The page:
capcap1 /kæp/ ●●●S3 noun [countable]1hatHATa)DCCa type of flathat that has a curved part sticking out at the front, and is often worn as part of a uniforma baseball capold men in flat capsa chauffeur’s peaked capb)DCCa covering that fits very closely to your heada swimming capa shower capc)a type of simple hat that fits very closely to your head, worn especially by women in the pasta white lace cap2coveringTOP/COVERING a protective covering that you put on the end or top of an objectSYN topMake sure you put the cap back on the pen.a bottle cap3limitLIMIT an upperlimit that is put on the amount of money that someone can earn, spend, or borrowa cap on local council spending4sport British Englisha)if a sportspersonwins a cap or is given a cap, he or she is chosen to play for their countryHe won his first England cap against Wales in 1994.b)a sportsperson who has played for his or her countryMason is one of two new caps in the team.5DHTsmall explosiveEXPLOSIVE a small papercontainer with explosiveinside it, used especially in toyguns6sexSEXSYMB a contraceptive made of a round piece of rubber that a woman puts inside her vaginaSYN diaphragm7 →go cap in hand (to somebody) →flat cap, ice cap, kneecap, mob cap, skull cap, toecap, → a feather in your capat feather1(2), → if the cap fits (, wear it)at fit1(8), → put your thinking cap onat thinking1(3)COLLOCATIONStypes of cap a baseball cap (=that people wear for baseball and for fashion)He was wearing a sweater and a baseball cap.a flat cap (also a cloth cap) British English (=made of cloth with a stiff piece that sticks out at the front)We saw an old man in a jacket and a brown flat cap.a peaked cap (=worn as part of a uniform)She wore a sailor's peaked cap.a swimming/bathing capA swimming cap will stop you getting your hair wet.a shower cap (=worn to keep your hair dry when having a shower)There was a little bag containing soap, shampoo and a shower cap.verbswear a capHe was wearing a baseball cap.put on/take off/remove your capHe opened the door, took off his cap, and threw it on a hook.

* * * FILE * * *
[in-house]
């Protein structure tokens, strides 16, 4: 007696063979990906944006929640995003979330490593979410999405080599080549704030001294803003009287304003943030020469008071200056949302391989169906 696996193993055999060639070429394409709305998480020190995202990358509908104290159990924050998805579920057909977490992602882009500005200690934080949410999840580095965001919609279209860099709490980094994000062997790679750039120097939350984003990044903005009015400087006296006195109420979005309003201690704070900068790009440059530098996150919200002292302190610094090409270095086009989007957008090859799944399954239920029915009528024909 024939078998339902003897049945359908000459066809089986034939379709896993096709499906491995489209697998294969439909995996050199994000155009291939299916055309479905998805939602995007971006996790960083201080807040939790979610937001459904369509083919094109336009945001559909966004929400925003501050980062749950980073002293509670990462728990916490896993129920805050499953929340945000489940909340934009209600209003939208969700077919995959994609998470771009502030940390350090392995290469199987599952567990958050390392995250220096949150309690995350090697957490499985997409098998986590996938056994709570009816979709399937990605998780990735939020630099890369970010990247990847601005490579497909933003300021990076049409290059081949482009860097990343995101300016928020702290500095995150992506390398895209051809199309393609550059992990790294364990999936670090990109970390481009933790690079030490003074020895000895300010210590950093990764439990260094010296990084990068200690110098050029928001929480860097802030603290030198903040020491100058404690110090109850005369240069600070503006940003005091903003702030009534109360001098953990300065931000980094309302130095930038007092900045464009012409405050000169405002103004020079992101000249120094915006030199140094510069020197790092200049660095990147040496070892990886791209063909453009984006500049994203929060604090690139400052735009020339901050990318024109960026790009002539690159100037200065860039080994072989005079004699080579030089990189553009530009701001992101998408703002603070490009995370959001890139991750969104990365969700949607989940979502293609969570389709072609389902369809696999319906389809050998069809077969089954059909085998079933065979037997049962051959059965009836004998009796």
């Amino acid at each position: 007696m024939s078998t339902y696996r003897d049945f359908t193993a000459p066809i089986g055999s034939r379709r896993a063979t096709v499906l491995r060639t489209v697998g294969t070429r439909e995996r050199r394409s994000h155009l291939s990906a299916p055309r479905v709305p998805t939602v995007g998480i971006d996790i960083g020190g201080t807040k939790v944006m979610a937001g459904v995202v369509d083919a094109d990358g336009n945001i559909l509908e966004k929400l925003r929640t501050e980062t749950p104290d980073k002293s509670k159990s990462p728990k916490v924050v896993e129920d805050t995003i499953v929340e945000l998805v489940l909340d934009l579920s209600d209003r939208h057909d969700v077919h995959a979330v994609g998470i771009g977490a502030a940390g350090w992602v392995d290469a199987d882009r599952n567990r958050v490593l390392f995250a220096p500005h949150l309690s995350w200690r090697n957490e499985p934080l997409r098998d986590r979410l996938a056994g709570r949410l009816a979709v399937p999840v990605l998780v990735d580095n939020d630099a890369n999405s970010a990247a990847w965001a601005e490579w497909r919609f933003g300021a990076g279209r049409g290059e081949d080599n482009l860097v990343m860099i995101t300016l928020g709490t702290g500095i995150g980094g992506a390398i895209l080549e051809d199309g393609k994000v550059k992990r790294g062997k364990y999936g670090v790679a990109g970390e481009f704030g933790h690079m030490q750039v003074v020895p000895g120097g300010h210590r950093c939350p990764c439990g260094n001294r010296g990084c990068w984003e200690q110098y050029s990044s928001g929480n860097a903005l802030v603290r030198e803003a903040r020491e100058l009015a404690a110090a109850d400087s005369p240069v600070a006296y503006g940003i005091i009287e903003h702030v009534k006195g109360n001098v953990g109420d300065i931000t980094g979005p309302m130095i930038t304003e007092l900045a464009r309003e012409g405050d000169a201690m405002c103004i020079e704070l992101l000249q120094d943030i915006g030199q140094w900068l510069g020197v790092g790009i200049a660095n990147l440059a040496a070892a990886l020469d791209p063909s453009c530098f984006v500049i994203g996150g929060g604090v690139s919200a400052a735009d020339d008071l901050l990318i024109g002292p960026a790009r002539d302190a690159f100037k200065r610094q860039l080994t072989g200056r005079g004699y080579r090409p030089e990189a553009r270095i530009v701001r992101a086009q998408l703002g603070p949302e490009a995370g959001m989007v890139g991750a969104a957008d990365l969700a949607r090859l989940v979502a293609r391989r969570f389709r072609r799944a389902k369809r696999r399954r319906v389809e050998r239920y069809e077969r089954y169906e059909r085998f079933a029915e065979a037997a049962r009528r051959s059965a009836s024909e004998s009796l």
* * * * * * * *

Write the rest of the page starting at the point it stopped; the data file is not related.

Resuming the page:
cap• The museumdedicationcapped a week of nonstopHolocaustcommemoration in the capital.• Some state colleges have capped enrollment for budgetaryreasons.• To cap it off, the last but one trapcontained a ten pounder.• Payton capped the game with three baskets in the finalminute.• The chain-link fence is capped with barbed wire.CAP, thethe CAPCAP, the /ˌsiː eɪ ˈpiː/(the Common Agricultural Policy) a system of laws arranged by the EuropeanUnion to control the production of food and other farmcrops. It set limits on how much farmers can grow, and provided them with financialsupport. The CAP has often been criticized as a wasteful use of European Union money, and some people think it has given a lot of money to rich farmers who do not need it.From King Business DictionaryCAPCAPECONOMICSabbreviation for COMMON AGRICULTURAL POLICYcapcap /kæp/ verb (capped, capping) [transitive]1ECONOMICS to put a limit on the amount of money that can be charged or spentThe total annual fee is capped at 1.5%.Up to 150 local government jobs could go if the Council has its spending capped by the new Home Secretary.2BANKING to put a limit on the amount of interest that can be charged on a loan, however much interest ratesriseannual rate increases capped at two percentage points —capping noun [uncountable]Councillor Carr has warned that services will suffer as a result of capping. —cap noun [countable]The administration has put a cap on domestic spending.The banks were instructed to put a cap on credit card interest rates.→ See Verb tableOrigincap1(900-1000)Late Latincappa“covering for the head, cloak”, perhaps from Latincaput“head”